James E. Reilly

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James E. Reilly
Born (1948-07-29)July 29, 1948
Bountiful, Utah, USA
Died October 12, 2008(2008-10-12) (aged 60)
Occupation Television writer

James E. Reilly (July 29, 1948[1] – October 12, 2008[2]) was an American soap opera writer. Known for his work as the head writer of NBC's Days of our Lives and creator/head writer of Passions,[3] Reilly won a Daytime Emmy Award for Outstanding Drama Series Writing as co-head writer for Guiding Light in 1993.[3]

Reilly died suddenly in October 2008 while recovering from cardiac surgery.[1]

Career[edit]

Reilly created the NBC Daytime soap opera Passions in 1999, and served as the series' head writer until its cancellation in 2008.[1] He was previously the co-head writer of Guiding Light from 1990 to 1992, Days of our Lives from 1992 to 1997[1] and Sunset Beach in 1998. Reilly also worked as a staff writer for other daytime dramas prior to that, including The Young and the Restless and General Hospital.[1]

Though Passions was historically top-rated in key demographics, the series was plagued since its inception by low overall Nielsen ratings[1][4] and the final episode aired on August 7, 2008.[5][6]

During his run on Passions, Reilly returned to Days of our Lives as head writer from August 2003 until Spring 2006, and was succeeded by former As the World Turns head writer Hogan Sheffer.

Reilly was one of 20 writers who chose financial core status with the Writers Guild of America during the 2007–2008 Writers Guild of America strike; after the strike, the WGA wrote a letter releasing the names of these individuals, inviting accusations of blacklisting.[1][7][8][9]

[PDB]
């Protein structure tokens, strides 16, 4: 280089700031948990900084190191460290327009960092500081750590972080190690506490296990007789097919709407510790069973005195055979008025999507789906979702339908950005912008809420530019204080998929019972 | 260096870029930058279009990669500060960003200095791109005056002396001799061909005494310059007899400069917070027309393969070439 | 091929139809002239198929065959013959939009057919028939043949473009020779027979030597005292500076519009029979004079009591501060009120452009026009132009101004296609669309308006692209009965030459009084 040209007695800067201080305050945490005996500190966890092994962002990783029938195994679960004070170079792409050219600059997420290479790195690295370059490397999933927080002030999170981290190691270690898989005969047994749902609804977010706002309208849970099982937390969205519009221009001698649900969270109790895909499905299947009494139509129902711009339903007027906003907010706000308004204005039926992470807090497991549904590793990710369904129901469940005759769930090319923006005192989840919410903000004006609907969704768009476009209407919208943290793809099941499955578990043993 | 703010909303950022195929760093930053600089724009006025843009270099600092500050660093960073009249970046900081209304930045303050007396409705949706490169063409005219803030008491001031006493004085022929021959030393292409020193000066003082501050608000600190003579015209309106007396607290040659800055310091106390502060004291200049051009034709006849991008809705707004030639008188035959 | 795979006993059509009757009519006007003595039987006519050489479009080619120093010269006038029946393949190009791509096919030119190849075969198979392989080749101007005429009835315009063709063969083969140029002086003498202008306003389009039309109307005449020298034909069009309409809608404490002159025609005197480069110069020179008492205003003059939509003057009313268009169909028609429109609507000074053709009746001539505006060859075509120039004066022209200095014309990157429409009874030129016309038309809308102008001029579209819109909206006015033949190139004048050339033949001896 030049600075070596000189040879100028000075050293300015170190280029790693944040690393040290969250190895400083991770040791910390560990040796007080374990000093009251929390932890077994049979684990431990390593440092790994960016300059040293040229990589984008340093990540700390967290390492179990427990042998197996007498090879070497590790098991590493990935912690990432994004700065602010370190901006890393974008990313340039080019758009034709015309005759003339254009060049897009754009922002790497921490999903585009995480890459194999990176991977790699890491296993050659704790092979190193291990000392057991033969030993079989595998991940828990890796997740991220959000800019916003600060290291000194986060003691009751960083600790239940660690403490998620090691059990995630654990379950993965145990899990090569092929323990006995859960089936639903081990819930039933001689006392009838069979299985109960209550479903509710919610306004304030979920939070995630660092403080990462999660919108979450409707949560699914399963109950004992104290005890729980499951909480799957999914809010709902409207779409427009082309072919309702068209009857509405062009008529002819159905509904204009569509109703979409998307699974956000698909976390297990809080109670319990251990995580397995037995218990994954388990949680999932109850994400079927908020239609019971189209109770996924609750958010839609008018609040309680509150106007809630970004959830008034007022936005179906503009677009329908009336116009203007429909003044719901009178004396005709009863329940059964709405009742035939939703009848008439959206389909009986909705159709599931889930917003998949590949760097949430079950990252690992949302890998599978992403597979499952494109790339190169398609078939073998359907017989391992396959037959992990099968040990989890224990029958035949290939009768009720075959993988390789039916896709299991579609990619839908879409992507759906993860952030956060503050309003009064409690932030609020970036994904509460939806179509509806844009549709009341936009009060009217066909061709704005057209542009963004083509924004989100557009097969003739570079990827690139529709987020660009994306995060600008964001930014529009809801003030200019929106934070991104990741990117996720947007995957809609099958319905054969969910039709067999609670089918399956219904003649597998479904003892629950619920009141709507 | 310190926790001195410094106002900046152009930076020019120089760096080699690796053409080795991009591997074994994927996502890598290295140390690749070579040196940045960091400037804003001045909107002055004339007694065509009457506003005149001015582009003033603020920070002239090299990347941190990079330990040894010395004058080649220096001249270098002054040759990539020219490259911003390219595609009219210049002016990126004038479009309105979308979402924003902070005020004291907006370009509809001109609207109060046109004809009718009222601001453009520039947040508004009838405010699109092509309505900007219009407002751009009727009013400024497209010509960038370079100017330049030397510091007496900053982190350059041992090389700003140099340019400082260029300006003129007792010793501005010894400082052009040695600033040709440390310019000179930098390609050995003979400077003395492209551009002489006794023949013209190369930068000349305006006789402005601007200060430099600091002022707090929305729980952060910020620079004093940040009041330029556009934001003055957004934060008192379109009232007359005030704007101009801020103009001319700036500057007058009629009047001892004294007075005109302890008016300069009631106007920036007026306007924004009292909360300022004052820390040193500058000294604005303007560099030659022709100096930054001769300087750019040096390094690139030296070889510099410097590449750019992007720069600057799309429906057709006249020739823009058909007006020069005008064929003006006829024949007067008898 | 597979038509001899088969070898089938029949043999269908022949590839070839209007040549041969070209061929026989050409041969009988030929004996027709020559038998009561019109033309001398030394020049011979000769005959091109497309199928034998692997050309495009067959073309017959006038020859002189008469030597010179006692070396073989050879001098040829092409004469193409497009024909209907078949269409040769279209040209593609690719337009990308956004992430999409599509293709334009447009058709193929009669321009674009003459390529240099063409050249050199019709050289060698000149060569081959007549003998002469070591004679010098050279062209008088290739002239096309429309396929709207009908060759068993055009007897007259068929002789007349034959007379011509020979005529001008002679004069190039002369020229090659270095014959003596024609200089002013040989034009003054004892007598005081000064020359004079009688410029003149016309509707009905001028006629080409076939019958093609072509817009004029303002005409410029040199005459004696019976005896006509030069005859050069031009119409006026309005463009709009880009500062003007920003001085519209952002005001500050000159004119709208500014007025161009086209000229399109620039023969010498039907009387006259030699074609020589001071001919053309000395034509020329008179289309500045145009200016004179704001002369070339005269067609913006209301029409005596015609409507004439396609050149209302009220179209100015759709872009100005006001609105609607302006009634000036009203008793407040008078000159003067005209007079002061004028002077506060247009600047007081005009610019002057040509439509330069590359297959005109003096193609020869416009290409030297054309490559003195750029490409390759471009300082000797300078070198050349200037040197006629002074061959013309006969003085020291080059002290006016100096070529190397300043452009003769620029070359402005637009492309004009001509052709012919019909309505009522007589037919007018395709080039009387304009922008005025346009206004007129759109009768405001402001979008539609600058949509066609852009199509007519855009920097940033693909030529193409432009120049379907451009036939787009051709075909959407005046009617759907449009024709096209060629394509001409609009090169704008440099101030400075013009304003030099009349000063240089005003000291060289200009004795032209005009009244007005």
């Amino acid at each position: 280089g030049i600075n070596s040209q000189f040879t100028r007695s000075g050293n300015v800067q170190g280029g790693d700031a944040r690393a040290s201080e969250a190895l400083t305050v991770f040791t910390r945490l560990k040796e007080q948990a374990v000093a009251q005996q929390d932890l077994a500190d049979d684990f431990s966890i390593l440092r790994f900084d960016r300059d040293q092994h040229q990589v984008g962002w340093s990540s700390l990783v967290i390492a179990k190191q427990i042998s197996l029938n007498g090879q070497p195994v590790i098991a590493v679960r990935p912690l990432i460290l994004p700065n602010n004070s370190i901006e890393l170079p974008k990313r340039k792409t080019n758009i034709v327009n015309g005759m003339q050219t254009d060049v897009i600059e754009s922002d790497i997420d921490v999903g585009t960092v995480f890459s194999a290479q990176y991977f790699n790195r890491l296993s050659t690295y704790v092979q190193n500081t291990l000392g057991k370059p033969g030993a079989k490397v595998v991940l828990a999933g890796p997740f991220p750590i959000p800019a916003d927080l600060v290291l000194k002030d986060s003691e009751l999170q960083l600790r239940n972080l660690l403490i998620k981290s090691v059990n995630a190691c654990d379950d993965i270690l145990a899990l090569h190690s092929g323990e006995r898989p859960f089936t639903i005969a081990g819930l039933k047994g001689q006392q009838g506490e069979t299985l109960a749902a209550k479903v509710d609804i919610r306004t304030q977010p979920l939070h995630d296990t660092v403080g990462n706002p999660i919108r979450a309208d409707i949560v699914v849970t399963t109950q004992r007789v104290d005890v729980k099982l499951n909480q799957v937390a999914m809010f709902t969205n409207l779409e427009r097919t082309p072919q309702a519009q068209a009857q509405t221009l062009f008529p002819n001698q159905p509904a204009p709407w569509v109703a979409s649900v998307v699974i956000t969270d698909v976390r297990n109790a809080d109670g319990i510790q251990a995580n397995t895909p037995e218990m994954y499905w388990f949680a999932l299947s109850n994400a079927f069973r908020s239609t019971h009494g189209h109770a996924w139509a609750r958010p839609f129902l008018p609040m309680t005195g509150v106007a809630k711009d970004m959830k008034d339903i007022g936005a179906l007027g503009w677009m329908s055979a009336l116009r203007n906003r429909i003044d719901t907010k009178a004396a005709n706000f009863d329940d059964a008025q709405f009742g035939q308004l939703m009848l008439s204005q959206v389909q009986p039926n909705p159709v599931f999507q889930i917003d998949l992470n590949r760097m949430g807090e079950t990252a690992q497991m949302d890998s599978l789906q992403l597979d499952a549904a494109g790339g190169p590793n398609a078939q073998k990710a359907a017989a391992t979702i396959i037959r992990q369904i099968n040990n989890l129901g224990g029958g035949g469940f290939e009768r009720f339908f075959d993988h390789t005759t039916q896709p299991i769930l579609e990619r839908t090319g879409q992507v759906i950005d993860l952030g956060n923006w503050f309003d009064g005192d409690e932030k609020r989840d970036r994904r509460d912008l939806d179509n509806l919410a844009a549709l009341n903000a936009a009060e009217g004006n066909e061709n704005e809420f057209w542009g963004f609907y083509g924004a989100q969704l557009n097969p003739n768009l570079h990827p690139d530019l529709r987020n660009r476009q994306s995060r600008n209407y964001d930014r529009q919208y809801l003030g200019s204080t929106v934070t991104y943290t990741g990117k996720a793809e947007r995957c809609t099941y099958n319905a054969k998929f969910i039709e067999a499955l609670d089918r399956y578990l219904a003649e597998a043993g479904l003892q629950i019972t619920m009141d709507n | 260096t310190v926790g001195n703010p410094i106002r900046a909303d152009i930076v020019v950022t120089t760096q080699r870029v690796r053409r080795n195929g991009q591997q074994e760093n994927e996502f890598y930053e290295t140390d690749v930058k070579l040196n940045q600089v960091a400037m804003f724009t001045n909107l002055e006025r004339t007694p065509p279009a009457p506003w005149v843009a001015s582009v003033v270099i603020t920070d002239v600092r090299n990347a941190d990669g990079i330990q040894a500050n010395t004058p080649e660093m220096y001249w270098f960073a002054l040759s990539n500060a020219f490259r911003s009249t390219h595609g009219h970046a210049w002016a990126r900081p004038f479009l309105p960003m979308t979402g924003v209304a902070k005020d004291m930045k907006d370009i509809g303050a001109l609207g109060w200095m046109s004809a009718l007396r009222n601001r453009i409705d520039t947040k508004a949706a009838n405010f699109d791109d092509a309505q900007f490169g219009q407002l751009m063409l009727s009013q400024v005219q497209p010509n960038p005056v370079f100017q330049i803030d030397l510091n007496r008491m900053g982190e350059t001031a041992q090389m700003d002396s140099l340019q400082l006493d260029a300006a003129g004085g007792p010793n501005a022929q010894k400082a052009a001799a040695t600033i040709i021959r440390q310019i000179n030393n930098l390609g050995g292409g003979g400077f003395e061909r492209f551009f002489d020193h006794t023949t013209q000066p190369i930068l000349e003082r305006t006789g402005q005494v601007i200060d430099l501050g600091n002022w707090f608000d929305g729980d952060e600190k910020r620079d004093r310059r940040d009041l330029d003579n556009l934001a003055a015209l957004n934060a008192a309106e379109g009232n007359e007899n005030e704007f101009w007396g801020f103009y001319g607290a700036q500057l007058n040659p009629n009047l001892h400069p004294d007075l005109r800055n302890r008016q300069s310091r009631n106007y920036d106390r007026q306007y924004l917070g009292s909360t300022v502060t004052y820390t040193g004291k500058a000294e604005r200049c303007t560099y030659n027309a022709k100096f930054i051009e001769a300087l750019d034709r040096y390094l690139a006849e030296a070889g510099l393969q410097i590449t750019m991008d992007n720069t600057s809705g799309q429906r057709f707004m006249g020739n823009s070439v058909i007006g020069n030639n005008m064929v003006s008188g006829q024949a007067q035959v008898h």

James E. Reilly had a triple major: in psychology, social anthropology and biology.[10]

Departure from traditional story[edit]

In 1993, Reilly gained attention immediately after taking over as head writer on Days of our Lives for a storyline in which heroine Carly Manning (Crystal Chappell) is buried alive by villainess Vivian Alamain (Louise Sorel) for weeks, and taunted through speakers.[11] Reilly began what is arguably his most infamous storyline in 1995 when the show's central heroine, Marlena Evans (Deidre Hall), becomes possessed by Satan.[1][3][12] The storyline played out for a year, with Marlena's lover finally exorcising the demon, but not before garnering the show increased ratings — despite frequent interruptions by the O.J. Simpson murder trial going on at the time, and the criticism of longtime fans upset by "liberties" Reilly took with the characters and continuity.[12] Finally, in 1996 Reilly gave Eileen Davidson, who had played Kristen Blake since 1993, a second role as Kristen's lookalike Susan Banks, and between 1997 and 1998 added three more — including a man — with Davidson ultimately receiving a Daytime Emmy nomination for Outstanding Lead Actress in 1998.

Reilly left Days of our Lives in 1997 and created Passions in 1999, freed of a pre-existing fan base to please.[12] The series featured veteran actress Juliet Mills as Tabitha Lenox, a 300-year-old witch (with a doll-come-to-life sidekick) using magic and manipulation to wreak havoc on the citizens of a New England town. Standard soap opera melodrama was juxtaposed with sorcery, supernatural creatures and closet doors leading to Hell.